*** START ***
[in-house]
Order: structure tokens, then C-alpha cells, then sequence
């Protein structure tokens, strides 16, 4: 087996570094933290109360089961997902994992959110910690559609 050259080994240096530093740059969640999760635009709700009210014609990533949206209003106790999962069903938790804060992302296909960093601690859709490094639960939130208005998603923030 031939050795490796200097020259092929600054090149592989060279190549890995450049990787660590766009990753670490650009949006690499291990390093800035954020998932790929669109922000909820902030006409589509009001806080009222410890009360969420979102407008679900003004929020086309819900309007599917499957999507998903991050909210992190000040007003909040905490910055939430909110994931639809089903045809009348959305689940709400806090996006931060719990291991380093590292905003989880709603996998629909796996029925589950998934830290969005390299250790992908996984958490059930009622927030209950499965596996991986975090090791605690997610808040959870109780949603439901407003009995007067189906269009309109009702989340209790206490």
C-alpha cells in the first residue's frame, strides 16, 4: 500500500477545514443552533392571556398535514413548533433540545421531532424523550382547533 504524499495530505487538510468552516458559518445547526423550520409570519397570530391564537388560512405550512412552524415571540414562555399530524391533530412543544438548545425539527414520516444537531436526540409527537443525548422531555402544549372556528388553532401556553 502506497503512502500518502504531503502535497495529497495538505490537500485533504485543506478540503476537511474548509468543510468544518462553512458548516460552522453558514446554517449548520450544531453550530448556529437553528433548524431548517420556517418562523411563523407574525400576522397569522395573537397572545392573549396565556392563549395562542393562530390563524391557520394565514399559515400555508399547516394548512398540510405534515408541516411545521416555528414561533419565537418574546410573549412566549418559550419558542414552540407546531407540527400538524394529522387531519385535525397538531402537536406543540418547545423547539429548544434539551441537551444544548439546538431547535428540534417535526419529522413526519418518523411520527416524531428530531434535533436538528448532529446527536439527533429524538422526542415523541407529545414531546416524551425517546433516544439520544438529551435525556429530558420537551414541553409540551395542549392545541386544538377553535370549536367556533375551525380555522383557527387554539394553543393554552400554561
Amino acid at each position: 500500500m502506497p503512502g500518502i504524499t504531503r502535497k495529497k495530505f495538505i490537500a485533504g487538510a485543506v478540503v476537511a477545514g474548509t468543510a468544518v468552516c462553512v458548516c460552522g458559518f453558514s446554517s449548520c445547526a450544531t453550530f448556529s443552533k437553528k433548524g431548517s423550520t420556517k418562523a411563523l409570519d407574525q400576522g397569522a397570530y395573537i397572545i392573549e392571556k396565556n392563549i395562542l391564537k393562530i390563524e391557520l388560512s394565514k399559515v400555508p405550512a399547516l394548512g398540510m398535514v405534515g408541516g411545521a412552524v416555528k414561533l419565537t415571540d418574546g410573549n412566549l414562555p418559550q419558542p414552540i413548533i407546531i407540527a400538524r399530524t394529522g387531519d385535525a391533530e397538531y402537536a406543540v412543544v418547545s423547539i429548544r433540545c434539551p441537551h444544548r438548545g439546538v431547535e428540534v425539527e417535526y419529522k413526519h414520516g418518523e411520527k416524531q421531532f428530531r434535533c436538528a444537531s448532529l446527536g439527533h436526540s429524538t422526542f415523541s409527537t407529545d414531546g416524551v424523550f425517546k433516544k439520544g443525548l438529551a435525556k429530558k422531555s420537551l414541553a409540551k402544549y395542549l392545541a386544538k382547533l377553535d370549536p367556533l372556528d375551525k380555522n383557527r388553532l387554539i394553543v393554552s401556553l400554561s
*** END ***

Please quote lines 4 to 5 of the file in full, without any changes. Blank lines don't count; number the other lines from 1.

C-alpha cells in the first residue's frame, strides 16, 4: 500500500477545514443552533392571556398535514413548533433540545421531532424523550382547533 504524499495530505487538510468552516458559518445547526423550520409570519397570530391564537388560512405550512412552524415571540414562555399530524391533530412543544438548545425539527414520516444537531436526540409527537443525548422531555402544549372556528388553532401556553 502506497503512502500518502504531503502535497495529497495538505490537500485533504485543506478540503476537511474548509468543510468544518462553512458548516460552522453558514446554517449548520450544531453550530448556529437553528433548524431548517420556517418562523411563523407574525400576522397569522395573537397572545392573549396565556392563549395562542393562530390563524391557520394565514399559515400555508399547516394548512398540510405534515408541516411545521416555528414561533419565537418574546410573549412566549418559550419558542414552540407546531407540527400538524394529522387531519385535525397538531402537536406543540418547545423547539429548544434539551441537551444544548439546538431547535428540534417535526419529522413526519418518523411520527416524531428530531434535533436538528448532529446527536439527533429524538422526542415523541407529545414531546416524551425517546433516544439520544438529551435525556429530558420537551414541553409540551395542549392545541386544538377553535370549536367556533375551525380555522383557527387554539394553543393554552400554561
Amino acid at each position: 500500500m502506497p503512502g500518502i504524499t504531503r502535497k495529497k495530505f495538505i490537500a485533504g487538510a485543506v478540503v476537511a477545514g474548509t468543510a468544518v468552516c462553512v458548516c460552522g458559518f453558514s446554517s449548520c445547526a450544531t453550530f448556529s443552533k437553528k433548524g431548517s423550520t420556517k418562523a411563523l409570519d407574525q400576522g397569522a397570530y395573537i397572545i392573549e392571556k396565556n392563549i395562542l391564537k393562530i390563524e391557520l388560512s394565514k399559515v400555508p405550512a399547516l394548512g398540510m398535514v405534515g408541516g411545521a412552524v416555528k414561533l419565537t415571540d418574546g410573549n412566549l414562555p418559550q419558542p414552540i413548533i407546531i407540527a400538524r399530524t394529522g387531519d385535525a391533530e397538531y402537536a406543540v412543544v418547545s423547539i429548544r433540545c434539551p441537551h444544548r438548545g439546538v431547535e428540534v425539527e417535526y419529522k413526519h414520516g418518523e411520527k416524531q421531532f428530531r434535533c436538528a444537531s448532529l446527536g439527533h436526540s429524538t422526542f415523541s409527537t407529545d414531546g416524551v424523550f425517546k433516544k439520544g443525548l438529551a435525556k429530558k422531555s420537551l414541553a409540551k402544549y395542549l392545541a386544538k382547533l377553535d370549536p367556533l372556528d375551525k380555522n383557527r388553532l387554539i394553543v393554552s401556553l400554561s